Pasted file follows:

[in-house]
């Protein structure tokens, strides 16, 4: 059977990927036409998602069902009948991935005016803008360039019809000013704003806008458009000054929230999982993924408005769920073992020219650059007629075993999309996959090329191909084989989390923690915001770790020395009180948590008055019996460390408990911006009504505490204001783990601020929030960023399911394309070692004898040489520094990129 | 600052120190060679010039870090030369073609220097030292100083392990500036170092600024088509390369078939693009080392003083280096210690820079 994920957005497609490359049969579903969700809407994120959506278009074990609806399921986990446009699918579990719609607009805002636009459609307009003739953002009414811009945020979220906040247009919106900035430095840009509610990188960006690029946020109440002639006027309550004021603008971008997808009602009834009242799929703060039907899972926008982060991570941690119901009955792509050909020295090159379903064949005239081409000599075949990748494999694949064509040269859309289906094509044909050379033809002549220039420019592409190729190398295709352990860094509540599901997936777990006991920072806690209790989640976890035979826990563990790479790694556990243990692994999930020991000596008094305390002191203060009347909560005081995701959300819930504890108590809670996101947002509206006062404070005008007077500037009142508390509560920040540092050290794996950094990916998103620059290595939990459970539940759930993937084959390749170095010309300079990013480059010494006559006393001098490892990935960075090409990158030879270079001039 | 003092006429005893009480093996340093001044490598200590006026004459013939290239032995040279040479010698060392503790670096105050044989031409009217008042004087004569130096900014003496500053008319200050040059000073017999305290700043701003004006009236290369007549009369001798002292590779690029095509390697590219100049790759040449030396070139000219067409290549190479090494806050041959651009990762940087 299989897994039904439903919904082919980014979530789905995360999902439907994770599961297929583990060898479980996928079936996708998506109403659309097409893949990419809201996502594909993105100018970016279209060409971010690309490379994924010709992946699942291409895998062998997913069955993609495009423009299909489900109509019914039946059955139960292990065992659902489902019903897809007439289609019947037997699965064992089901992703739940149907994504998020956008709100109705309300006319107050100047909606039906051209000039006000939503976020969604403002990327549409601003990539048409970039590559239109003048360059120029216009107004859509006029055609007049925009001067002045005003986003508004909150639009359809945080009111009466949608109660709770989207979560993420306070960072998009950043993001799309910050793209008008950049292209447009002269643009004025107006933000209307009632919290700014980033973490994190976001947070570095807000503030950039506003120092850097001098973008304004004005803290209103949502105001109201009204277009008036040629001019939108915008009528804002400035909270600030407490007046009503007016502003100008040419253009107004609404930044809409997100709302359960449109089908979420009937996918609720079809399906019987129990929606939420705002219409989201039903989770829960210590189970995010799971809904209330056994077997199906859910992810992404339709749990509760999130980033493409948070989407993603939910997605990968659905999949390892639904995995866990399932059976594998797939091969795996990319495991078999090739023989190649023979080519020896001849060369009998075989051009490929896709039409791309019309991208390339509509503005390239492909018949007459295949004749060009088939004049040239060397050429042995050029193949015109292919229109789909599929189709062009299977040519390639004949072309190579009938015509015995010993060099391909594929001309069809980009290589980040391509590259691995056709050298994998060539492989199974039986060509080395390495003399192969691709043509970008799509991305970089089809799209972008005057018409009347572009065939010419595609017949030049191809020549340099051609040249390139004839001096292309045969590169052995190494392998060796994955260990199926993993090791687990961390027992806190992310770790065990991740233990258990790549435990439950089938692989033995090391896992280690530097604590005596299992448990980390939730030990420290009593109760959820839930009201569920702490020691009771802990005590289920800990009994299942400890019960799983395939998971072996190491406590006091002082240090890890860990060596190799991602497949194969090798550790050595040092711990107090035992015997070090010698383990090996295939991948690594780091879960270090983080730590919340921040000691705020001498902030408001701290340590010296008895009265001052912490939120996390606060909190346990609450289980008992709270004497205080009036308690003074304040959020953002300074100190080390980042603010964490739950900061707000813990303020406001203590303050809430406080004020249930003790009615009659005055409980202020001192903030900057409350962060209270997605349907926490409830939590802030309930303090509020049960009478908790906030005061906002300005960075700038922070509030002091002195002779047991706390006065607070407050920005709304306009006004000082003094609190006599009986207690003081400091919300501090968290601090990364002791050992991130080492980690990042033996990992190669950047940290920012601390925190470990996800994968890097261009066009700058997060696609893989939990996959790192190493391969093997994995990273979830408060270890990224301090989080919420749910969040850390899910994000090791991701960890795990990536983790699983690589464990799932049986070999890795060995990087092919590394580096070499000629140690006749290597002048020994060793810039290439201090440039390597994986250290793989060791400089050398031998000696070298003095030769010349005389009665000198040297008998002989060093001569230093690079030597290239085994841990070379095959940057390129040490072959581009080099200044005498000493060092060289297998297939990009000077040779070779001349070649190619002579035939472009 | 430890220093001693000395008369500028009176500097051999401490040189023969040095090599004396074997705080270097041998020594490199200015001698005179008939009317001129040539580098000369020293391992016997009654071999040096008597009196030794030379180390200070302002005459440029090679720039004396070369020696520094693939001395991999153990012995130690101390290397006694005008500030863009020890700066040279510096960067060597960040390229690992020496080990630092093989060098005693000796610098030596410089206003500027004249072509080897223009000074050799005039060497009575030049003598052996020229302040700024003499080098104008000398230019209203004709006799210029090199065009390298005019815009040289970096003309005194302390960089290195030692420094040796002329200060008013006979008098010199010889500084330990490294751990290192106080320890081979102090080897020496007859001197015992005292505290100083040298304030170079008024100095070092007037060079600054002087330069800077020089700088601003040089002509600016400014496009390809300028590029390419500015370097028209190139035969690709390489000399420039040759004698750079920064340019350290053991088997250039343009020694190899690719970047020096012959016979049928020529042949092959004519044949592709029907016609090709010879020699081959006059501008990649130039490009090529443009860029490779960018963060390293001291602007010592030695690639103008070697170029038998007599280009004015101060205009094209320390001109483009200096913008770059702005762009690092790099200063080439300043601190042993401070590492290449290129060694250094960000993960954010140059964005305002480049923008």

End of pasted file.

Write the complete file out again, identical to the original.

[in-house]
């Protein structure tokens, strides 16, 4: 059977990927036409998602069902009948991935005016803008360039019809000013704003806008458009000054929230999982993924408005769920073992020219650059007629075993999309996959090329191909084989989390923690915001770790020395009180948590008055019996460390408990911006009504505490204001783990601020929030960023399911394309070692004898040489520094990129 | 600052120190060679010039870090030369073609220097030292100083392990500036170092600024088509390369078939693009080392003083280096210690820079 994920957005497609490359049969579903969700809407994120959506278009074990609806399921986990446009699918579990719609607009805002636009459609307009003739953002009414811009945020979220906040247009919106900035430095840009509610990188960006690029946020109440002639006027309550004021603008971008997808009602009834009242799929703060039907899972926008982060991570941690119901009955792509050909020295090159379903064949005239081409000599075949990748494999694949064509040269859309289906094509044909050379033809002549220039420019592409190729190398295709352990860094509540599901997936777990006991920072806690209790989640976890035979826990563990790479790694556990243990692994999930020991000596008094305390002191203060009347909560005081995701959300819930504890108590809670996101947002509206006062404070005008007077500037009142508390509560920040540092050290794996950094990916998103620059290595939990459970539940759930993937084959390749170095010309300079990013480059010494006559006393001098490892990935960075090409990158030879270079001039 | 003092006429005893009480093996340093001044490598200590006026004459013939290239032995040279040479010698060392503790670096105050044989031409009217008042004087004569130096900014003496500053008319200050040059000073017999305290700043701003004006009236290369007549009369001798002292590779690029095509390697590219100049790759040449030396070139000219067409290549190479090494806050041959651009990762940087 299989897994039904439903919904082919980014979530789905995360999902439907994770599961297929583990060898479980996928079936996708998506109403659309097409893949990419809201996502594909993105100018970016279209060409971010690309490379994924010709992946699942291409895998062998997913069955993609495009423009299909489900109509019914039946059955139960292990065992659902489902019903897809007439289609019947037997699965064992089901992703739940149907994504998020956008709100109705309300006319107050100047909606039906051209000039006000939503976020969604403002990327549409601003990539048409970039590559239109003048360059120029216009107004859509006029055609007049925009001067002045005003986003508004909150639009359809945080009111009466949608109660709770989207979560993420306070960072998009950043993001799309910050793209008008950049292209447009002269643009004025107006933000209307009632919290700014980033973490994190976001947070570095807000503030950039506003120092850097001098973008304004004005803290209103949502105001109201009204277009008036040629001019939108915008009528804002400035909270600030407490007046009503007016502003100008040419253009107004609404930044809409997100709302359960449109089908979420009937996918609720079809399906019987129990929606939420705002219409989201039903989770829960210590189970995010799971809904209330056994077997199906859910992810992404339709749990509760999130980033493409948070989407993603939910997605990968659905999949390892639904995995866990399932059976594998797939091969795996990319495991078999090739023989190649023979080519020896001849060369009998075989051009490929896709039409791309019309991208390339509509503005390239492909018949007459295949004749060009088939004049040239060397050429042995050029193949015109292919229109789909599929189709062009299977040519390639004949072309190579009938015509015995010993060099391909594929001309069809980009290589980040391509590259691995056709050298994998060539492989199974039986060509080395390495003399192969691709043509970008799509991305970089089809799209972008005057018409009347572009065939010419595609017949030049191809020549340099051609040249390139004839001096292309045969590169052995190494392998060796994955260990199926993993090791687990961390027992806190992310770790065990991740233990258990790549435990439950089938692989033995090391896992280690530097604590005596299992448990980390939730030990420290009593109760959820839930009201569920702490020691009771802990005590289920800990009994299942400890019960799983395939998971072996190491406590006091002082240090890890860990060596190799991602497949194969090798550790050595040092711990107090035992015997070090010698383990090996295939991948690594780091879960270090983080730590919340921040000691705020001498902030408001701290340590010296008895009265001052912490939120996390606060909190346990609450289980008992709270004497205080009036308690003074304040959020953002300074100190080390980042603010964490739950900061707000813990303020406001203590303050809430406080004020249930003790009615009659005055409980202020001192903030900057409350962060209270997605349907926490409830939590802030309930303090509020049960009478908790906030005061906002300005960075700038922070509030002091002195002779047991706390006065607070407050920005709304306009006004000082003094609190006599009986207690003081400091919300501090968290601090990364002791050992991130080492980690990042033996990992190669950047940290920012601390925190470990996800994968890097261009066009700058997060696609893989939990996959790192190493391969093997994995990273979830408060270890990224301090989080919420749910969040850390899910994000090791991701960890795990990536983790699983690589464990799932049986070999890795060995990087092919590394580096070499000629140690006749290597002048020994060793810039290439201090440039390597994986250290793989060791400089050398031998000696070298003095030769010349005389009665000198040297008998002989060093001569230093690079030597290239085994841990070379095959940057390129040490072959581009080099200044005498000493060092060289297998297939990009000077040779070779001349070649190619002579035939472009 | 430890220093001693000395008369500028009176500097051999401490040189023969040095090599004396074997705080270097041998020594490199200015001698005179008939009317001129040539580098000369020293391992016997009654071999040096008597009196030794030379180390200070302002005459440029090679720039004396070369020696520094693939001395991999153990012995130690101390290397006694005008500030863009020890700066040279510096960067060597960040390229690992020496080990630092093989060098005693000796610098030596410089206003500027004249072509080897223009000074050799005039060497009575030049003598052996020229302040700024003499080098104008000398230019209203004709006799210029090199065009390298005019815009040289970096003309005194302390960089290195030692420094040796002329200060008013006979008098010199010889500084330990490294751990290192106080320890081979102090080897020496007859001197015992005292505290100083040298304030170079008024100095070092007037060079600054002087330069800077020089700088601003040089002509600016400014496009390809300028590029390419500015370097028209190139035969690709390489000399420039040759004698750079920064340019350290053991088997250039343009020694190899690719970047020096012959016979049928020529042949092959004519044949592709029907016609090709010879020699081959006059501008990649130039490009090529443009860029490779960018963060390293001291602007010592030695690639103008070697170029038998007599280009004015101060205009094209320390001109483009200096913008770059702005762009690092790099200063080439300043601190042993401070590492290449290129060694250094960000993960954010140059964005305002480049923008």